Author Notes: If you’ve never eaten pear soufflé you really should try this one. The flavor and texture are really seductive. I was first served a similar dessert at my first-ever Michelin-starred dinner at Léon de Lyon in France many years ago. It was so wonderful I had to re-create it. They had prepared the individual soufflés more as little floating islands, and they were brought to the table on a platter with the sauce on the side. I found it easier to make them in individual ramekins. —ChefJune
Makes: 8 servings
cups organic cane sugar
ripe Comice or Anjou pears
teaspoon fine sea salt
tablespoons pear eau de vie
large egg whites
tablespoons unsalted butter
The Pear Coulis
firm (Comice, pref) pears [about 1 1/2 pounds total] quartered lengthwise, peeled and cored
cup organic cane sugar
tablespoon fresh lemon juice
tablespoon pear brandy
- In a saucepan, combine 1 1/3 cups of the sugar with 3 cups of water. Bring to the simmer and cook until the sugar dissolves. Remove from heat.
- Peel, core and quarter the pears. Place them in the saucepan adding a little more water if necessary, so they are just covered with the syrup. Simmer gently until the pears are tender, about 20 minutes. Remove from the heat and drain. Discard the syrup (or save it for another adventure).
- Dice eight quarters of the pears. Purée the rest in a food processor fitted with the metal blade. Return the purée to a saucepan and cook until it is reduced to about 2 cups. Set the diced pears aside.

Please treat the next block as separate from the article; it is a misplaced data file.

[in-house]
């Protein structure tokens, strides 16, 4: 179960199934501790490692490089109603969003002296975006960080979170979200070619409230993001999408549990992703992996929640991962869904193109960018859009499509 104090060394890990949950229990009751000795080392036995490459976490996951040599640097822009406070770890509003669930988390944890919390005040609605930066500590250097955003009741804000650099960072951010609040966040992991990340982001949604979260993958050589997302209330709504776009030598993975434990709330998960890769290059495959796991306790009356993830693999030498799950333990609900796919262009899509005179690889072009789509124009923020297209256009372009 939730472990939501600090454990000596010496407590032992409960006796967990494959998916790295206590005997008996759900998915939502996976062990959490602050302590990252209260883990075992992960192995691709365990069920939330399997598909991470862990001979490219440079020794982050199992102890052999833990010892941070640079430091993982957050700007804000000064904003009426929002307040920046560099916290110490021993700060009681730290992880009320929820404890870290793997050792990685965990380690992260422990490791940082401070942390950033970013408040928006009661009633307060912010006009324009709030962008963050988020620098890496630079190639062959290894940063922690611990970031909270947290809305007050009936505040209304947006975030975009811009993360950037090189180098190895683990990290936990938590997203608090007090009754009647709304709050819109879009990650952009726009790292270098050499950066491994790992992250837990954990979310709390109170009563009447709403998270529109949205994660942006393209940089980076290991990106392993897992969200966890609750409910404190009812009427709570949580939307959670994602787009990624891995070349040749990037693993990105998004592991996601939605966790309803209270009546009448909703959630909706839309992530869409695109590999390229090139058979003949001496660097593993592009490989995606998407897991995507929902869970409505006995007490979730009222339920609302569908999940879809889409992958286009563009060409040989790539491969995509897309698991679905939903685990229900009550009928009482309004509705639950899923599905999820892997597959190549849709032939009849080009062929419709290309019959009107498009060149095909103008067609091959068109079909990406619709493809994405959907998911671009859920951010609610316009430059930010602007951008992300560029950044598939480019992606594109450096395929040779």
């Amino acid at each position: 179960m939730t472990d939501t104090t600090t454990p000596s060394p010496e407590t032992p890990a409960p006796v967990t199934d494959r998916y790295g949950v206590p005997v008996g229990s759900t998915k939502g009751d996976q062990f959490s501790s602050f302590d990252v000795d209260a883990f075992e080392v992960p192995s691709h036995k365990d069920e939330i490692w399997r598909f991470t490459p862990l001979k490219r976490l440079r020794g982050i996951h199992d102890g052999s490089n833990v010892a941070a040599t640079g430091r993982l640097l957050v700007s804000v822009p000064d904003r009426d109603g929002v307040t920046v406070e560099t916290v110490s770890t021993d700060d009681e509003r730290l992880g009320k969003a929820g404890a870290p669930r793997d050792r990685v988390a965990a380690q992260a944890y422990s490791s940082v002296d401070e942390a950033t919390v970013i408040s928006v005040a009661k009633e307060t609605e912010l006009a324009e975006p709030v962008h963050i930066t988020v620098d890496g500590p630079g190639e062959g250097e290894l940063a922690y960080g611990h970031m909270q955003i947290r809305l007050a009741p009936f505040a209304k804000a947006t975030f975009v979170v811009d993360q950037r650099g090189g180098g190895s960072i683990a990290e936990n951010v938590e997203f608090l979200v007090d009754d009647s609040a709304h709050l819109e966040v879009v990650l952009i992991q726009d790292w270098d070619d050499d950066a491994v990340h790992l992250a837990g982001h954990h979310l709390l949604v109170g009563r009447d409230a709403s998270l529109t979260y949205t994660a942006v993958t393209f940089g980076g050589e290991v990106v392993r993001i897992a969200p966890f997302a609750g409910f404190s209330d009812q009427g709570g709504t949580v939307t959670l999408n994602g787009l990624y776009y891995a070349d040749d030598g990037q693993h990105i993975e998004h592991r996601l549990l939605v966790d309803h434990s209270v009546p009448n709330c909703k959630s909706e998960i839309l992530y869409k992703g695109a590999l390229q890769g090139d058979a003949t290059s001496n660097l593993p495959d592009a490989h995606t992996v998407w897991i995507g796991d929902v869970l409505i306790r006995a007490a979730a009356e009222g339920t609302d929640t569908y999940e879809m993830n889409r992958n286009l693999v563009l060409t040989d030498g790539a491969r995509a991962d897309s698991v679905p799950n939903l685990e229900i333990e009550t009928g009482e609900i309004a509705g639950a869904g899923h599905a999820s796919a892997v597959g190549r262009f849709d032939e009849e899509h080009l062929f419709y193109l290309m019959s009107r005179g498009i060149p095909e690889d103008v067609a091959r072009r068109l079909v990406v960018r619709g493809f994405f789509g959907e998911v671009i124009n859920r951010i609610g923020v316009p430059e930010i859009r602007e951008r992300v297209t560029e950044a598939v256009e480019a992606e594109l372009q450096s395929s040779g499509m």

- In a saucepan, dissolve 2/3 cup of the sugar in 1/3 cup water. Cook over medium heat without stirring, until the mixture reaches the hard-crack stage, 300 degrees F. on a candy thermometer. This is just before the sugar turns to caramel.
- Immediately pour the hot sugar into the warm pear purée and stir. Add the salt and pear eau de vie. Let this mixture cool before making the soufflés.
- Butter eight one-cup soufflé dishes and dust them with 1/4 cup of sugar. Divide the diced pears between the dishes. The soufflé can be prepared ahead up to this point.
- Preheat the oven to 475 degrees F. Beat the egg whites with 2 tablespoons sugar until they hold firm peaks but are still creamy. Fold egg whites into the pear purée, and spoon the mixture into each of the prepared soufflé dishes.
- Bake 8 to 10 minutes, until the soufflés are puffed and nicely browned. Run under the broiler for about 45 seconds until the tops are lightly browned (or brown the tops with a blowtorch).
The Pear Coulis
- Slice the pears about 1/4-inch thick
- Bring the pears, sugar, water and lemon juice to the boil. Reduce the heat, cover, and simmer until the pears are tender, about 20 minutes. Cover and continue simmering the remaining pears until very soft, about 20 minutes more. If the pears are watery, cook them a bit longer to reduce the water content of your coulis.
- Process the pear mixture in a food processor with the metal blade until very smooth, about 20 seconds. Return the mixture to the saucepan and add the pear brandy.
- The Pear Coulis can be made ahead and refrigerated, tightly covered, for up to 5 days. Gently reheat before serving, thinning with additional water, if necessary
- Garnish with Toasted Pear Chips: Core and quarter 2 pears. Do not peel!!! With a very sharp potato peeler, shave very thin slices of pear lengthwise. Put the pear slivers on a baking sheet and let dry out in a 275 degree F. oven for about 12 minutes. These can be made ahead.
- This recipe was entered in the contest for The Recipe You're Most Proud Of
- This recipe was entered in the contest for Your Best Recipe with Egg Whites